30 Oct 2019

Hard rules to swallow: ECEs worried food bans would be too strict

6:57 pm on 30 October 2019

Some early childhood centres are worried proposed rules recommending a ban on some foods are too strict.

Lunch box.

The Ministry of Education says under-fives are at heightened risk of choking because they have small air and food passages and haven't learned how to chew properly yet. Photo: RNZ / Alexander Robertson

The Ministry of Education is considering guidelines for foods that pose a high choke risk for young children.

They recommend excluding foods such as sausages and popcorn altogether and modifying others - such as apples and carrots, which should be grated before serving to children under the age of three - before they are served.

The ministry said under-fives were at heightened risk of choking when eating because they had small air and food passages and many had not yet learned how to chew their food properly.

Kathy Wolfe, chief executive of Te Rito Maioha, which represented about 600 early childhood centres, said its members would have mixed views on the proposed regulations.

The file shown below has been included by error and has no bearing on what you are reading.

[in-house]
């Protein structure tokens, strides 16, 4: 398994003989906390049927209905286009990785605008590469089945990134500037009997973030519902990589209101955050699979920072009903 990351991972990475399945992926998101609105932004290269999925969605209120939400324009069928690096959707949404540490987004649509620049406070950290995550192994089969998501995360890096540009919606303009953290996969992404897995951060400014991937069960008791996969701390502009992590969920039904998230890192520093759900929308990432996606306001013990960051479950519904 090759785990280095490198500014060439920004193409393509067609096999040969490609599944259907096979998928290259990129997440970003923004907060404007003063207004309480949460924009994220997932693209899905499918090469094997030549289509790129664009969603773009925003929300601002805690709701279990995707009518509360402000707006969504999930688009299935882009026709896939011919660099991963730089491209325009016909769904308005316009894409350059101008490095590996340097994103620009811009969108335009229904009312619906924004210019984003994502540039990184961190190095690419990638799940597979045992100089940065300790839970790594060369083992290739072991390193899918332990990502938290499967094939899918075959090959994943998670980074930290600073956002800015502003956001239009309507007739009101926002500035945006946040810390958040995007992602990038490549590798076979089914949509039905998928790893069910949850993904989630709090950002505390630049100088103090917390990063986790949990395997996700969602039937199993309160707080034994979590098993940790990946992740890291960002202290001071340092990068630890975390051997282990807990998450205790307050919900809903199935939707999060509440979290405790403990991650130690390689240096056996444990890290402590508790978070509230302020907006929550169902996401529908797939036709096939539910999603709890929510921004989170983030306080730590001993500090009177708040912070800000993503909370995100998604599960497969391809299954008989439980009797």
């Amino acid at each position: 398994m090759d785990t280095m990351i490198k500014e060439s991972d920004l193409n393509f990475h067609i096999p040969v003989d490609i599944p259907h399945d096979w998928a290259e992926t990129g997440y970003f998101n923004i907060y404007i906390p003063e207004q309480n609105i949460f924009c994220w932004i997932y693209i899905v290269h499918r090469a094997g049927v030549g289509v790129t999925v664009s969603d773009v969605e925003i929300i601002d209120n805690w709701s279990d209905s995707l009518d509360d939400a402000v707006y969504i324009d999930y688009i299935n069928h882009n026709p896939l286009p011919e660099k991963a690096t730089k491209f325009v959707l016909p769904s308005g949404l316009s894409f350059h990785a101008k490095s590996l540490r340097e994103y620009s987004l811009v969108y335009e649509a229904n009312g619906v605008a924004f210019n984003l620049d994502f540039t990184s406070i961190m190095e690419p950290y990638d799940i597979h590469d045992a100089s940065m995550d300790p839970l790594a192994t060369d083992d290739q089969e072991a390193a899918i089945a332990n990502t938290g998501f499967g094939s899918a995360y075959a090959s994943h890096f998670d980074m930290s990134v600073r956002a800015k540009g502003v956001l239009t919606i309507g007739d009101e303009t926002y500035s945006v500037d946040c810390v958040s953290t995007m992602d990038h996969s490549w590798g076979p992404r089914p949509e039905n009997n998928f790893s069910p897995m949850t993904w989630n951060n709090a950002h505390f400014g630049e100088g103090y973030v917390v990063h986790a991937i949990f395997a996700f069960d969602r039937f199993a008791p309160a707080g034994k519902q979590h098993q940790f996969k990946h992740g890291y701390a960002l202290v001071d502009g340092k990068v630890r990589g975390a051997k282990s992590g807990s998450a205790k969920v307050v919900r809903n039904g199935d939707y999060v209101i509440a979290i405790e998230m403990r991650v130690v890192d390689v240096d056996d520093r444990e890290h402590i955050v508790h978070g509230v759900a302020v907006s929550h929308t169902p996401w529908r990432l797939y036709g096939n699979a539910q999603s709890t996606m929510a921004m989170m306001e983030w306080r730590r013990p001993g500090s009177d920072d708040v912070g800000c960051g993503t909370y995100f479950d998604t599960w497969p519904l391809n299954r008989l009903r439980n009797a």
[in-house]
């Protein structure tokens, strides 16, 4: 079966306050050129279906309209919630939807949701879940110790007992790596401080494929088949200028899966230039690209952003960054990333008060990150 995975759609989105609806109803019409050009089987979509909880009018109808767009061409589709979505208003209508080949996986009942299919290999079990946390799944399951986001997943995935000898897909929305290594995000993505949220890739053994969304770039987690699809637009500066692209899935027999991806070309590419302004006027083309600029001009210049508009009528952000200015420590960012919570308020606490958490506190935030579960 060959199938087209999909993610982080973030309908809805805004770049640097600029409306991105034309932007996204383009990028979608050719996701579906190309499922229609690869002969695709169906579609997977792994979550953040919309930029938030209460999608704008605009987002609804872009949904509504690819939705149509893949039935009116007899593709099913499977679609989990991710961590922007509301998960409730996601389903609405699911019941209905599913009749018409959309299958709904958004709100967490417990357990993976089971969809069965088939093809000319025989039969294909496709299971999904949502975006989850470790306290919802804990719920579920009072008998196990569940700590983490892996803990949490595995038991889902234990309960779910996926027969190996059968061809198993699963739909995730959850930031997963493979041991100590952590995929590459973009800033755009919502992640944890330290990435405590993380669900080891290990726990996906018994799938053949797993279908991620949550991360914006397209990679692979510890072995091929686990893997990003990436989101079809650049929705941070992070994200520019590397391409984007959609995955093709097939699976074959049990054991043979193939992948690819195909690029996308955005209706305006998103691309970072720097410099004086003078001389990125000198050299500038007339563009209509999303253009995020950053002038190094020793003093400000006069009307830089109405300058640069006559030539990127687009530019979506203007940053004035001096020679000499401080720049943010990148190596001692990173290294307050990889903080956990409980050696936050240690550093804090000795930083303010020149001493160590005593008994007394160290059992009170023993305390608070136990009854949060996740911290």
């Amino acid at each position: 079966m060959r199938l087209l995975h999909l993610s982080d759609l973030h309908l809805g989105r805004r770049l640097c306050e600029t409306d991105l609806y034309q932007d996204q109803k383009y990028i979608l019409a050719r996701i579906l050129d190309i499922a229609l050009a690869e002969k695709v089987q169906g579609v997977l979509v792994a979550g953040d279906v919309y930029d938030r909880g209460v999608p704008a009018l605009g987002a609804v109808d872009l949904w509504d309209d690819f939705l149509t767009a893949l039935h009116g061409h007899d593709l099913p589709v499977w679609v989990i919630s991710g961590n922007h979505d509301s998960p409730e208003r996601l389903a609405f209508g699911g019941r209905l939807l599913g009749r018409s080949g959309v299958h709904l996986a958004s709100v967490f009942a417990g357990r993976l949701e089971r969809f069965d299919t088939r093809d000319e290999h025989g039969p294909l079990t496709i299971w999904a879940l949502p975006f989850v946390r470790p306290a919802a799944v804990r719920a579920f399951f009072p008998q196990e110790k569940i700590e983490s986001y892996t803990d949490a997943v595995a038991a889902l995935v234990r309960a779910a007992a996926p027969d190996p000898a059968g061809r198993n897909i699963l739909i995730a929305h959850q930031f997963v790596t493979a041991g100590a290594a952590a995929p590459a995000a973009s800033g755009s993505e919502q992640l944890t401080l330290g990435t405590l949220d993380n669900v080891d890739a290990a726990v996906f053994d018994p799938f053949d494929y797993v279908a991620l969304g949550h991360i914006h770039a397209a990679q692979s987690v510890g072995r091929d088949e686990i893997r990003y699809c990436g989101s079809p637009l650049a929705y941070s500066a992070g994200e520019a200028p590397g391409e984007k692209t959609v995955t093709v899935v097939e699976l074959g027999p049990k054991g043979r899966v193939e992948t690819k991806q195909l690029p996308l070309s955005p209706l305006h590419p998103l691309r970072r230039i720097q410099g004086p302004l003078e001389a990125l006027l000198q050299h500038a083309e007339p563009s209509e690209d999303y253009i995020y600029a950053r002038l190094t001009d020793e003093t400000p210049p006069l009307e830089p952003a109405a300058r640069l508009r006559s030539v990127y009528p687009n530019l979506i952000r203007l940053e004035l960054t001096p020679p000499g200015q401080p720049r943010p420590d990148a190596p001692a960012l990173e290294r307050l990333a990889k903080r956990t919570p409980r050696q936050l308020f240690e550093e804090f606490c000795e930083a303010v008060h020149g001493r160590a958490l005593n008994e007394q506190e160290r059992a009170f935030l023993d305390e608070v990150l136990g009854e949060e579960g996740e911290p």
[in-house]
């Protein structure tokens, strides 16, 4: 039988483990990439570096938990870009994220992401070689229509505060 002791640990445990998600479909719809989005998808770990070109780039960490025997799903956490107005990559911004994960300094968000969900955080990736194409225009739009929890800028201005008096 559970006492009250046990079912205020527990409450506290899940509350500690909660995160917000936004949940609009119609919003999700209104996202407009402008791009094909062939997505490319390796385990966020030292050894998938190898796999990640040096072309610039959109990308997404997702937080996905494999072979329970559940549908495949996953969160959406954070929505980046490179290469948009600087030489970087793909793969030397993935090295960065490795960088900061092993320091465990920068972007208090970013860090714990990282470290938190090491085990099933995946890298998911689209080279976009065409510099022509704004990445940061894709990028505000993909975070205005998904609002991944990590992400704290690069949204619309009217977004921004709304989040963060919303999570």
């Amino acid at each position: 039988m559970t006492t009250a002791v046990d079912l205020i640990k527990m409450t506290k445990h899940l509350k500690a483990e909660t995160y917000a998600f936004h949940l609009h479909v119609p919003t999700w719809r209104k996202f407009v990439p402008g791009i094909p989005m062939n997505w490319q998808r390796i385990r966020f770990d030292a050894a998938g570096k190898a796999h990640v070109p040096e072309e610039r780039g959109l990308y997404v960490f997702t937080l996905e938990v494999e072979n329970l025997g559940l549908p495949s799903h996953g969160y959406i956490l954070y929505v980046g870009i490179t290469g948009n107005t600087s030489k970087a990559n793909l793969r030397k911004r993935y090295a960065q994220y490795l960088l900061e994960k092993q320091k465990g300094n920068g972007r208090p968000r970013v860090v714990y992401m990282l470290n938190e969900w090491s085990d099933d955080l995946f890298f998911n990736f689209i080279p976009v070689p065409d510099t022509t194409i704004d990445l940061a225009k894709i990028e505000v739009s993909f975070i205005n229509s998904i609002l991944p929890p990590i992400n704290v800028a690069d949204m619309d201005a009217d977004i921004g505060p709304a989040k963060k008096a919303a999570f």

"Some will say they're not particularly happy and others are saying they're doing it anyway. I think the sector is just feeling a bit of pressure in terms of more regulation and compliance and just getting a little bit concerned about the policing of food safety," Ms Wolfe said.

However, children's safety was the most important thing, she said.

But she also said choking was not a common problem in early childhood centres.

"Probably the area that will be tricky will be for those services that don't do food prep and food comes from home, so it is also about educating parents," she said.

At Adelaide Early Childhood Centre in Wellington, head teacher Karen O'Leary said children came to the centre with their own lunch boxes and many of the foods on the list of high-risk foods were consumed most days.

Despite that, she could recall only one food-related choking incident in the past 19 years, when a child had choked on an apple.

Teachers needed to be aware of the risk of choking but was not sure if the proposed guidelines would help, she said.

"Obviously no one wants to see any children choking in an early childhood environment so there absolutely needs to be measures in place to try and minimise and mitigate the risk of that happening, however, I do worry that the guidelines around some of these food suggestions are taking it a little bit too far and are not practical in an early childhood environment."

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